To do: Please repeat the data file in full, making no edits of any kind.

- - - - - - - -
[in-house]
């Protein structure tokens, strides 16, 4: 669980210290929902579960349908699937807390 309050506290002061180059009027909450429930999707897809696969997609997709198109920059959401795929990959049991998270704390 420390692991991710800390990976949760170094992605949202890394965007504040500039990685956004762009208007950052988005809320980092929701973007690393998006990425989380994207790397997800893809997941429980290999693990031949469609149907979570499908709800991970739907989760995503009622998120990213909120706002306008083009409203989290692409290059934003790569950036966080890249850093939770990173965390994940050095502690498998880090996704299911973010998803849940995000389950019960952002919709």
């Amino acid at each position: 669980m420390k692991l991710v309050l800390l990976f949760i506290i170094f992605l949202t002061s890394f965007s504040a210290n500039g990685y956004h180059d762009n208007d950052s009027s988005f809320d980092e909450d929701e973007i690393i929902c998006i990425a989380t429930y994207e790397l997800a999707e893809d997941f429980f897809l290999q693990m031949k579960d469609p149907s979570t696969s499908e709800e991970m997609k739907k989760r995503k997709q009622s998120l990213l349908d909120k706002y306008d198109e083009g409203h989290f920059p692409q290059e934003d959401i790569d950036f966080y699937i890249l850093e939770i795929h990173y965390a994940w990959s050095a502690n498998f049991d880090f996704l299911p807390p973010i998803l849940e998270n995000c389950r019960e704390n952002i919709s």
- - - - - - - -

[in-house]
């Protein structure tokens, strides 16, 4: 669980210290929902579960349908699937807390 309050506290002061180059009027909450429930999707897809696969997609997709198109920059959401795929990959049991998270704390 420390692991991710800390990976949760170094992605949202890394965007504040500039990685956004762009208007950052988005809320980092929701973007690393998006990425989380994207790397997800893809997941429980290999693990031949469609149907979570499908709800991970739907989760995503009622998120990213909120706002306008083009409203989290692409290059934003790569950036966080890249850093939770990173965390994940050095502690498998880090996704299911973010998803849940995000389950019960952002919709």
């Amino acid at each position: 669980m420390k692991l991710v309050l800390l990976f949760i506290i170094f992605l949202t002061s890394f965007s504040a210290n500039g990685y956004h180059d762009n208007d950052s009027s988005f809320d980092e909450d929701e973007i690393i929902c998006i990425a989380t429930y994207e790397l997800a999707e893809d997941f429980f897809l290999q693990m031949k579960d469609p149907s979570t696969s499908e709800e991970m997609k739907k989760r995503k997709q009622s998120l990213l349908d909120k706002y306008d198109e083009g409203h989290f920059p692409q290059e934003d959401i790569d950036f966080y699937i890249l850093e939770i795929h990173y965390a994940w990959s050095a502690n498998f049991d880090f996704l299911p807390p973010i998803l849940e998270n995000c389950r019960e704390n952002i919709s």